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Nathan T. Carter

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Associate Professor & Chair of Industrial-Organizational Psychology PhD Program
*** Nathan will NOT be considering applicants for Fall 2022 Admission**

Education

Ph.D., Bowling Green State University, 2011

Research Interests

My primary area of interest regards the role of personality in explaining the behavior of individuals at work, and their general success and well-being in life. Toward this end I utilize and study psychometric theory and analytic techniques to clarify these complex relationships, such as item response theory and psychometric network theory. Additionally, I am interested in the history of applied psychology, and the role of human judgment and decision making in applicant attraction and employee selection.

Selected Publications

+ Denotes a student author

Melson-Silimon, A.T.+, Salter, N.P., & Carter, N.T. (2021). A historical review of the study of LGBTQ employees' workplace experiences. In L. Koppes-Bryan (Ed.), Historical perspectives in industrial and organizational psychology, (2nd Edition). Mahwah, NJ: Lawrence Earlbaum.

Harris, A.M.+, McMillan, J.+, & Carter, N.T. (2021). Test-taker reactions to ideal point measures of personality. Journal of Business and Psychology, 36, 513-532.

Lowery, M.R.+, Clark, M.A., & Carter, N.T. (2021). The balancing act of performance: Person-centric networks and the causal interplay of organizational citizenship and counterproductive work behaviors. Journal of Vocational Behavior, 125, 103527.

Carter, N.T., Lowery, M.E.+, Williamson, R.L.+, Harris, A.M.+, Lystig, B.+, Conley, K.M.+, Maupin, C.K.+, King, R.T., & Carter, D.R. (2020). Understanding job satisfaction in the causal attitude network model. Journal of Applied Psychology.

Melson-Silimon+, A.T., Harris, A.M.+, Shoenfelt, E.L., Miller, J.D., & Carter, N.T. (2019). Personality testing and the Americans with Disabilities Act: Cause for concern as normal and abnormal models are integrated. Industrial and Organizational Psychology: Perspectives on Science and Practice, 12, 119-132. [Focal article]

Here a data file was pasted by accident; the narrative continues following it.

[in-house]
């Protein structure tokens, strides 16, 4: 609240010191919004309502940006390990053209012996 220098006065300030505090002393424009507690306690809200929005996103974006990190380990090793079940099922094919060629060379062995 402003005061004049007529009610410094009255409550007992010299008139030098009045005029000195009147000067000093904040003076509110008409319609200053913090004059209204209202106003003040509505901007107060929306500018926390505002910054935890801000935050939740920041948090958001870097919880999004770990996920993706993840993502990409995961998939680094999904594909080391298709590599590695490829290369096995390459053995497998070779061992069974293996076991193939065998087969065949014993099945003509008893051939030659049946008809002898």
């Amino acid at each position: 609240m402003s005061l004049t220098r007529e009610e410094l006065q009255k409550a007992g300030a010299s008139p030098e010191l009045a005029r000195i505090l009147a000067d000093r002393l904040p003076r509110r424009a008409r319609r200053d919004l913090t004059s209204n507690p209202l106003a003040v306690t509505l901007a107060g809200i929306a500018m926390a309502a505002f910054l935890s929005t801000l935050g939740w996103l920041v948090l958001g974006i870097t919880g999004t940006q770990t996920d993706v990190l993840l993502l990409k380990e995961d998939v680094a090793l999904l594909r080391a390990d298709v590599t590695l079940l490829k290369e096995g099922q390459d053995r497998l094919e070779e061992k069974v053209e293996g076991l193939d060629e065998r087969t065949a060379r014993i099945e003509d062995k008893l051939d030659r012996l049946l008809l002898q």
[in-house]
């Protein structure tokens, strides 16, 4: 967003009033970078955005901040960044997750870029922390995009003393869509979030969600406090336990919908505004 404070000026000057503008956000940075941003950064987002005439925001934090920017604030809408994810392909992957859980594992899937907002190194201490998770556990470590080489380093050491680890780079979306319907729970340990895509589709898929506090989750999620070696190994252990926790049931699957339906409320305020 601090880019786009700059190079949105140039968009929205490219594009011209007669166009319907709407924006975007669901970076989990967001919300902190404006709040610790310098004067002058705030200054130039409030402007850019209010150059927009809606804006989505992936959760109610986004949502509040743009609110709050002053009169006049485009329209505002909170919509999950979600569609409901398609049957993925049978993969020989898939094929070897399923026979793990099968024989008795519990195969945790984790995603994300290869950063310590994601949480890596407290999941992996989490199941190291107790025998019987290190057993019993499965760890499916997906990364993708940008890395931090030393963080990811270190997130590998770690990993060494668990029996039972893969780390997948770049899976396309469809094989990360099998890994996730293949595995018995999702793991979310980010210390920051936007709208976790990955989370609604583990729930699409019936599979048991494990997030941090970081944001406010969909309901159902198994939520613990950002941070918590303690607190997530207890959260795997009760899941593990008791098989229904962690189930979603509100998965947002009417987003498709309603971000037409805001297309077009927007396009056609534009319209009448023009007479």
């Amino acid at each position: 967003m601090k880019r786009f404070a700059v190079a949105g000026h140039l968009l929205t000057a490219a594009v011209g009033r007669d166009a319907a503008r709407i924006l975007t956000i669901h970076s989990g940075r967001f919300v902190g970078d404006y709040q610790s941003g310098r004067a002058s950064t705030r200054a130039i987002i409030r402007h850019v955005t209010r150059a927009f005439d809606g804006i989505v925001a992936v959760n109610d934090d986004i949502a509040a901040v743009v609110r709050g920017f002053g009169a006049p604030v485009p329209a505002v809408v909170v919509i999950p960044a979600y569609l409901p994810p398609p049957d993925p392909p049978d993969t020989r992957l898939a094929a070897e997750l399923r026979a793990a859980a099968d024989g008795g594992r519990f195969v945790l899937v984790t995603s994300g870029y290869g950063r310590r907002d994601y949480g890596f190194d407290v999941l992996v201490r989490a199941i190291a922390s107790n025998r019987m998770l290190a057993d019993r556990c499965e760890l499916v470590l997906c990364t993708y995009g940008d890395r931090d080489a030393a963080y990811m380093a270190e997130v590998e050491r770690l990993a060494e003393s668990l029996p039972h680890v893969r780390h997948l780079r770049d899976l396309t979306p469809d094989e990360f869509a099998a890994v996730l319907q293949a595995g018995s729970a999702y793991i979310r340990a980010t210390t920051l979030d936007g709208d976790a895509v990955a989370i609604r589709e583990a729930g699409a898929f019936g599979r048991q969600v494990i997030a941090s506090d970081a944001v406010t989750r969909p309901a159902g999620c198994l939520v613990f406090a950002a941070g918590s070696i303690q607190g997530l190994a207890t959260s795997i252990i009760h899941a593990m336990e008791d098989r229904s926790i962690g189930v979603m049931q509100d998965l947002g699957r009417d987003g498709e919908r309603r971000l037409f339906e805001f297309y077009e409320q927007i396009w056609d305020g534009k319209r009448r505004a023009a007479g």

Harris, A.M.+, Williamson, R.L.+, & Carter, N.T. (2019). A conditional threshold hypothesis for creative achievement: On the interaction between intelligence and openness. Psychology of Aesthetics, Creativity, and the Arts, 13, 322-337.

Carter, N.T., Miller, J.D., & Widiger, T.A. (2018). Extreme personalities at work and in life. Current Directions in Psychological Science, , 27, 429-436.

Carter, N.T., Carter, D.R., & DeChurch, L.A. (2018). Implications of observability for the theory and measurement of emergent team phenomena. Journal of Management, 44, 1398-1425.

Carter, N.T., Dalal, D.K., Guan, L.+, LoPilato, A.C.+, & Withrow, S.A. (2017). Item response theory scoring and the detection of curvilinear relationships. Psychological Methods, 22, 191-203.

Carter, N.T., Guan, L., Maples, J.L., Williamson, R.L., & Miller, J.D. (2016). The downsides of extreme conscientiousness for psychological well-being: The role of obsessive-compulsive tendencies. Journal of Personality, 84, 510-522.

Carter, N.T., Dalal, D.K., Boyce, A.S., O’Connell, M.S., Kung, M-C., & Delgado, K. (2014). Uncovering curvilinear relationships between conscientiousness and job performance: How theoretically appropriate measurement makes an empirical difference. Journal of Applied Psychology, 99, 564-586.

Articles Featuring Nathan T. Carter

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